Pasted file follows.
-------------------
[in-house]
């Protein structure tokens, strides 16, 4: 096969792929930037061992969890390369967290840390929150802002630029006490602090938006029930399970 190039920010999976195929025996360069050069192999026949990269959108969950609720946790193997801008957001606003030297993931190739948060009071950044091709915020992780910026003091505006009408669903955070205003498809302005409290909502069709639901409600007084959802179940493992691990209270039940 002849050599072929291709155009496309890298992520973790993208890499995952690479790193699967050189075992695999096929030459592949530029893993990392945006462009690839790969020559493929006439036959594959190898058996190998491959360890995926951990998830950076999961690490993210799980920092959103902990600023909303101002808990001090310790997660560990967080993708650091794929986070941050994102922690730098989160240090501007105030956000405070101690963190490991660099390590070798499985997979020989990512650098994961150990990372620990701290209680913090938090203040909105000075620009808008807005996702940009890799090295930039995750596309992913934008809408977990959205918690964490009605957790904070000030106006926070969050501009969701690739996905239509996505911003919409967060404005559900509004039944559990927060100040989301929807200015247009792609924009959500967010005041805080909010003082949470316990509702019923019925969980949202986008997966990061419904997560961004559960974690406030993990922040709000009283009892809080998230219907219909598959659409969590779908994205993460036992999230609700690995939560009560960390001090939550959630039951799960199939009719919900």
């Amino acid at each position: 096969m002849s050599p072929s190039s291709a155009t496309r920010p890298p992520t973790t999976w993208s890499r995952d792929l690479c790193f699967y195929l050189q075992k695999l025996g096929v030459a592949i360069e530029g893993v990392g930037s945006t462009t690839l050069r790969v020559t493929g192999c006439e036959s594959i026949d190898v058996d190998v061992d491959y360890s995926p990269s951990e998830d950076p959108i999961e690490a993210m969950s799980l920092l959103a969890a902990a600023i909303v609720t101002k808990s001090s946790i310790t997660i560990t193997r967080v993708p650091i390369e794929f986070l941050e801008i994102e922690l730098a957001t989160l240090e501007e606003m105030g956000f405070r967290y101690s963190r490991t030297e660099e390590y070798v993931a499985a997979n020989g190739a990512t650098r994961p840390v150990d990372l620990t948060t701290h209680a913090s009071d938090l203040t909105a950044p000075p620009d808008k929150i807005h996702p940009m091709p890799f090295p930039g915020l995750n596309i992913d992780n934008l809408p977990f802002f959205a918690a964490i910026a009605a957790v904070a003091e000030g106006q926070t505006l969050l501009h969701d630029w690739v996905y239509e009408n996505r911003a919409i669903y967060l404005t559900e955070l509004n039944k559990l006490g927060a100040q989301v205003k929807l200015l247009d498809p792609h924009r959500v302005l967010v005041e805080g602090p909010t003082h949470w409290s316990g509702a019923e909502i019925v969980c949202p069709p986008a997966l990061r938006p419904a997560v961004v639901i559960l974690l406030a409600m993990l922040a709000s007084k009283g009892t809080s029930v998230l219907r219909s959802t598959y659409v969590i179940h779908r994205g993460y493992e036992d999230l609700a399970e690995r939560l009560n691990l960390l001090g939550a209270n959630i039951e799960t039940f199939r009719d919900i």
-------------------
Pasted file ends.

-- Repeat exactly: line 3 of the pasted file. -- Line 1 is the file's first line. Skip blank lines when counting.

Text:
């Amino acid at each position: 096969m002849s050599p072929s190039s291709a155009t496309r920010p890298p992520t973790t999976w993208s890499r995952d792929l690479c790193f699967y195929l050189q075992k695999l025996g096929v030459a592949i360069e530029g893993v990392g930037s945006t462009t690839l050069r790969v020559t493929g192999c006439e036959s594959i026949d190898v058996d190998v061992d491959y360890s995926p990269s951990e998830d950076p959108i999961e690490a993210m969950s799980l920092l959103a969890a902990a600023i909303v609720t101002k808990s001090s946790i310790t997660i560990t193997r967080v993708p650091i390369e794929f986070l941050e801008i994102e922690l730098a957001t989160l240090e501007e606003m105030g956000f405070r967290y101690s963190r490991t030297e660099e390590y070798v993931a499985a997979n020989g190739a990512t650098r994961p840390v150990d990372l620990t948060t701290h209680a913090s009071d938090l203040t909105a950044p000075p620009d808008k929150i807005h996702p940009m091709p890799f090295p930039g915020l995750n596309i992913d992780n934008l809408p977990f802002f959205a918690a964490i910026a009605a957790v904070a003091e000030g106006q926070t505006l969050l501009h969701d630029w690739v996905y239509e009408n996505r911003a919409i669903y967060l404005t559900e955070l509004n039944k559990l006490g927060a100040q989301v205003k929807l200015l247009d498809p792609h924009r959500v302005l967010v005041e805080g602090p909010t003082h949470w409290s316990g509702a019923e909502i019925v969980c949202p069709p986008a997966l990061r938006p419904a997560v961004v639901i559960l974690l406030a409600m993990l922040a709000s007084k009283g009892t809080s029930v998230l219907r219909s959802t598959y659409v969590i179940h779908r994205g993460y493992e036992d999230l609700a399970e690995r939560l009560n691990l960390l001090g939550a209270n959630i039951e799960t039940f199939r009719d919900i």